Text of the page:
Continuous Learning Will Empower the CEOs of the Future
New technologies entering the workplace are fuelling a radical shift in the skills businesses value from their employees. Traditional “hard skills”, that require number crunching or analysis are increasingly being automated, having a significant impact on job functions.
Here John Baker, President and CEO of D2L, talks CEO Today through the importance of developing skills and continuous learning.
A 2017 World Economic Forum Education and Skills report suggested that the half-life of hard skills is on the decline, currently clocking in at around five years. In other words, some skills gained in the first year of college or university may be obsolete by the time you graduate. This has not been lost on business leaders, and a 2017 McKinsey Global Institute survey reported that 62% of business leaders appreciate that more than a quarter of their workforce will need to be retrained.
We are, in many professions, already seeing this shift. In accountancy, for instance, robotic process automation has lifted much of the mathematical burden from accountants, transforming their role to become more akin to a business advisor than a number cruncher.
With so much potential volatility in the skills that various industries will need moving forward, a premium is being placed on soft skills. These distinctly human skills, which include adaptability, communication, creative and critical thinking, problem solving, teamwork, and decision making, are not easily emulated by technology, and so promise a greater shelf life than the traditionally more sought after hard skills. The adaptable mindset found within those with strong soft skills also makes them easier to retrain, an additionally attractive quality as technology pushes job roles in uncertain directions.
The soft skills gap
However, finding candidates with strong soft skills is proving particularly difficult for employers. A recent LinkedIn survey of hiring managers indicated that they are struggling to find candidates with the right soft skills for 59% of open roles.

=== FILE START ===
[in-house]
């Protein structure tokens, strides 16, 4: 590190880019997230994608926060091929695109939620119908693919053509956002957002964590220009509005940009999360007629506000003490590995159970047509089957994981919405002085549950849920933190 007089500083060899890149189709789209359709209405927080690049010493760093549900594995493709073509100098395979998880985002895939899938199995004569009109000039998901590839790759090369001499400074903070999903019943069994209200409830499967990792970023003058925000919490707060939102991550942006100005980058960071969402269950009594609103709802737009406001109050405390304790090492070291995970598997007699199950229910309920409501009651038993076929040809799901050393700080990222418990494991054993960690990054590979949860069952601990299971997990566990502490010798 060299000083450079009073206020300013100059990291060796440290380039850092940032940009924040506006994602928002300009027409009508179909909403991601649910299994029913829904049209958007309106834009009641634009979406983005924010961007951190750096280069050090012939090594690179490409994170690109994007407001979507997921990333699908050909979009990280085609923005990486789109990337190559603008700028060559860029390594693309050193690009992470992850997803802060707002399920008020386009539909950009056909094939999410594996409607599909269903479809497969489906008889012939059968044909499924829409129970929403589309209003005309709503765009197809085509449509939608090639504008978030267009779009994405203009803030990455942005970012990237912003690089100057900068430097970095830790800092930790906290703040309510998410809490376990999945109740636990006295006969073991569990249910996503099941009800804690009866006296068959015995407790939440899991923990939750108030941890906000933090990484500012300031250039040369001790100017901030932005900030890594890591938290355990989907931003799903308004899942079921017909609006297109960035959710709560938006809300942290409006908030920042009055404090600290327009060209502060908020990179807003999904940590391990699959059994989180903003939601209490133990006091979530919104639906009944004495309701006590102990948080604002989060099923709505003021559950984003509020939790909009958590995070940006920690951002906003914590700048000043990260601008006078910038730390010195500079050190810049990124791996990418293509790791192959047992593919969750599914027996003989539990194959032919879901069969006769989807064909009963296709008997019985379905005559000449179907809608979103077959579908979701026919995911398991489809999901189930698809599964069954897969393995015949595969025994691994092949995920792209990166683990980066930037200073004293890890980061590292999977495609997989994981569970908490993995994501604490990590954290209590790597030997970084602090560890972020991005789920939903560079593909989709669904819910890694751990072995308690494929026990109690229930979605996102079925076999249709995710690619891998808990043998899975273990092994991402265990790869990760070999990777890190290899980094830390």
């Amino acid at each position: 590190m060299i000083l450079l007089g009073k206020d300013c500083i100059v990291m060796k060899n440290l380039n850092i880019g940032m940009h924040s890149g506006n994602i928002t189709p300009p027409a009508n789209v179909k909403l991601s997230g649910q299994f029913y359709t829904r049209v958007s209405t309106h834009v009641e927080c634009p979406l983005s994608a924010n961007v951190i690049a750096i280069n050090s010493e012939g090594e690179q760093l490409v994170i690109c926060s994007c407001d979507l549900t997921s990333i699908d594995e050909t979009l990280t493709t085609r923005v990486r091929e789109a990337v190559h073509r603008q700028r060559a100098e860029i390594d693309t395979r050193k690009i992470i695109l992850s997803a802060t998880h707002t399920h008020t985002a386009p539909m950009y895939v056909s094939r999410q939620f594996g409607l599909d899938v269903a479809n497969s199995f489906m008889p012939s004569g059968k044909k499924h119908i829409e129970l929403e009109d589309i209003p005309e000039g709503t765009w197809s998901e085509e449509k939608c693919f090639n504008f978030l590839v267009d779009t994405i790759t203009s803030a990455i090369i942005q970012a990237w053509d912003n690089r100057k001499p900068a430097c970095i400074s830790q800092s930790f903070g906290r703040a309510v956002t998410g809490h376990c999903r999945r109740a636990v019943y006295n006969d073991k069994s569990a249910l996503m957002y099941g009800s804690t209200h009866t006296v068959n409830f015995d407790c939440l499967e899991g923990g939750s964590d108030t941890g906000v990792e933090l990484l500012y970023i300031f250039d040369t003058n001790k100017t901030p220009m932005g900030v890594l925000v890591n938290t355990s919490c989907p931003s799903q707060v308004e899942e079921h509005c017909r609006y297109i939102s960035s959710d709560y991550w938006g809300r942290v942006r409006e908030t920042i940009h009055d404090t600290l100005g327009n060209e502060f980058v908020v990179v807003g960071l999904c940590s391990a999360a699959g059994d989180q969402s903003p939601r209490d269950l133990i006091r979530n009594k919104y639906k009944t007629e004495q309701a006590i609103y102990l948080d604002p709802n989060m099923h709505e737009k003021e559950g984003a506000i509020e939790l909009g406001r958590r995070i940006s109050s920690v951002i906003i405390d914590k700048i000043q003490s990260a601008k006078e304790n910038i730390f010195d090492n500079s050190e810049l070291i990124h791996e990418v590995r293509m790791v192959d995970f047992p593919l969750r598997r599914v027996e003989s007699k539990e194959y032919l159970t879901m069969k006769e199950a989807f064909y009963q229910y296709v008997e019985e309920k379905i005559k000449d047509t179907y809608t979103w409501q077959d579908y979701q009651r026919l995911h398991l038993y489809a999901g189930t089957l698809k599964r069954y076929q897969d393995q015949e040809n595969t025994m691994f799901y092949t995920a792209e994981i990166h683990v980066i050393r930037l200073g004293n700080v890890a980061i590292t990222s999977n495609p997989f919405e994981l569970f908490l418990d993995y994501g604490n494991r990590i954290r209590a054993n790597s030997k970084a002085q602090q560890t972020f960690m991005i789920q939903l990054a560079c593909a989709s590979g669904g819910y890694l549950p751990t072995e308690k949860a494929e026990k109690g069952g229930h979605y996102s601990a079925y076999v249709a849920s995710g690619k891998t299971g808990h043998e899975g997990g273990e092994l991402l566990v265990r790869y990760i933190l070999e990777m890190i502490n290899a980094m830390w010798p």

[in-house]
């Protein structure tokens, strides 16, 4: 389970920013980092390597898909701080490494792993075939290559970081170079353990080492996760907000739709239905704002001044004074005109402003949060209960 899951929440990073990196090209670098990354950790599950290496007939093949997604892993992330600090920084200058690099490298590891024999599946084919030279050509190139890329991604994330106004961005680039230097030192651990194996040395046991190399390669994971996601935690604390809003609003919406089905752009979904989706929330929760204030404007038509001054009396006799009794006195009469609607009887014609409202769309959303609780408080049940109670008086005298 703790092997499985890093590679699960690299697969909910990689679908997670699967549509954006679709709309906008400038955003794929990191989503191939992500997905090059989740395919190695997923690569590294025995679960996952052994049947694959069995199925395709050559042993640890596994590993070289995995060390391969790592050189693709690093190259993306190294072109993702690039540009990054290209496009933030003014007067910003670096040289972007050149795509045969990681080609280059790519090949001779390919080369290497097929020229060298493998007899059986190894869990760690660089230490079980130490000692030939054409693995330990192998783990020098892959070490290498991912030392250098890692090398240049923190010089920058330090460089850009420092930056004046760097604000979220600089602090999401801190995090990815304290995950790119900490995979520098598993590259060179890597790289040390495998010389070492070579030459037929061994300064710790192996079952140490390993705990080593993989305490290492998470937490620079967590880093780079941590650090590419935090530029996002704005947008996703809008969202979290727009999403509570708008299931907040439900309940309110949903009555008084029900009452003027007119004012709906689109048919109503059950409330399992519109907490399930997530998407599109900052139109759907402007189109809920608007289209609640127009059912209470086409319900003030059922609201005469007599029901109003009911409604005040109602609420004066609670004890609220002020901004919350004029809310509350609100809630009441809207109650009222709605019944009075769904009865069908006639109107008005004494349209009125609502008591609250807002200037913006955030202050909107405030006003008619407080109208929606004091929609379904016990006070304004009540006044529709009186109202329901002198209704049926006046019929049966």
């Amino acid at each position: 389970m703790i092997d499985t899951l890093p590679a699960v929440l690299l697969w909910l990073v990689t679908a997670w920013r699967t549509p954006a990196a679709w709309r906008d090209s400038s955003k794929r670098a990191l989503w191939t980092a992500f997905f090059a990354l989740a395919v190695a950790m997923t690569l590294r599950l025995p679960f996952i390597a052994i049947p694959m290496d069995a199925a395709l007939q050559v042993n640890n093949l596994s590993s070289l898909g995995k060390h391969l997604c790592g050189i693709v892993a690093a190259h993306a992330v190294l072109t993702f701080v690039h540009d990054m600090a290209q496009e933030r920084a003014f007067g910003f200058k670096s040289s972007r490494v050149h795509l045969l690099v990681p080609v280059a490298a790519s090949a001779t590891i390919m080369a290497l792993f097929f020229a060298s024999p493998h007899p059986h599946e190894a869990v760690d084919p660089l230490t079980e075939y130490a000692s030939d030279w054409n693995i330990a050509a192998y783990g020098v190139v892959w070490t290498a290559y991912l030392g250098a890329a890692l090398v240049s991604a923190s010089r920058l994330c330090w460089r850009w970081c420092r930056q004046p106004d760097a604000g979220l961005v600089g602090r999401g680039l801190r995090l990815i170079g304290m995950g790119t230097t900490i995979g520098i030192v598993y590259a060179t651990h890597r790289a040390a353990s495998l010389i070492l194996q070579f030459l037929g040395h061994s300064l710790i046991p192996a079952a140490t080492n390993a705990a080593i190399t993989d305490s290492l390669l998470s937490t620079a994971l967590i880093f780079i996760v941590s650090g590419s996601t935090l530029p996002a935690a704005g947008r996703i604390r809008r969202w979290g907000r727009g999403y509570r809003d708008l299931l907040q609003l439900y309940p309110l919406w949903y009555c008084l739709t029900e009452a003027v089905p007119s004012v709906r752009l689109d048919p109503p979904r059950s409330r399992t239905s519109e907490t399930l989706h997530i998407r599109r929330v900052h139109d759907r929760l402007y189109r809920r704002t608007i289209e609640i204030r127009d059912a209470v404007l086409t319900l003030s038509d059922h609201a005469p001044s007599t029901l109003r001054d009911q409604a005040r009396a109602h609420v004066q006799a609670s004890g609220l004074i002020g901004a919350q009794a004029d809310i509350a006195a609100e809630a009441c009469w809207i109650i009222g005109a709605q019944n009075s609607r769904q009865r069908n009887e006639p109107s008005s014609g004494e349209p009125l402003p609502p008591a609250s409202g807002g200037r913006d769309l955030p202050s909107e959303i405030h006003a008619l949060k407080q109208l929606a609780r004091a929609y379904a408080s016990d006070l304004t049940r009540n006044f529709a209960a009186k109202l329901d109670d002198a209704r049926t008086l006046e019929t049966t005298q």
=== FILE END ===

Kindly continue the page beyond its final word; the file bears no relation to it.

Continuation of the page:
There are two key reasons for this. Firstly, the traditional academic models’ focus has primarily been on hard skills. For higher education students, durable soft skills development has commonly played a subordinate role to more job-specific knowledge.
Secondly, one of the of the biggest challenges with soft skills development is the difficulty in both teaching and assessing them. Soft skills training is one of continuous coaching, mentoring, and feedback to understand, apply and master – skills not generally developed when attending traditional lectures or just watching videos.
There is an expectation that higher education will catch-up with the shifting needs of the job market, but companies need to play a role in building the right partnerships, communicating their needs, and furnishing their workforce with the requisite soft skills. As it currently stands, most businesses are ill-equipped to do so. A survey from ATD Research and the Institute for Corporate Productivity found that fewer than a third (31%) of companies have a well-developed learning culture. On average, employees are provided only 24 minutes of workplace training each week.
Moving to a continuous development model
If businesses wish to create a workforce that is flexible enough to transform at the same pace as the job market dictates, employers must provide their employees with high-quality and engaging training and development opportunities, which are agile and flexible enough to meet global skills trends. As this becomes more commonplace amongst companies, those that lag behind will inevitably become less attractive to potential candidates, only widening these organisations’ skills issues.
A key facet of this shift will be the appropriate implementation of learning technologies. To combat the effects of the soft skills gap employers will need to train workforces, and digital training programmes, which can impact employees around the world and at any time, will play a key role. Relatively low cost per capita, and easily tailored as needs change, they will form the bedrock of promoting a lifelong learning culture within large enterprises in particular.
Digital technologies don’t solely benefit training at scale, however. Through the use of data analytics, more personalised skills-development programmes, can be implemented to create adaptive training pathways.
As technology changes the very nature of job roles, shifting skills needs will be increasingly commonplace. A learning and development culture that recognises this, and is flexible enough to accommodate these developments, will be an essential part of workforces of the future.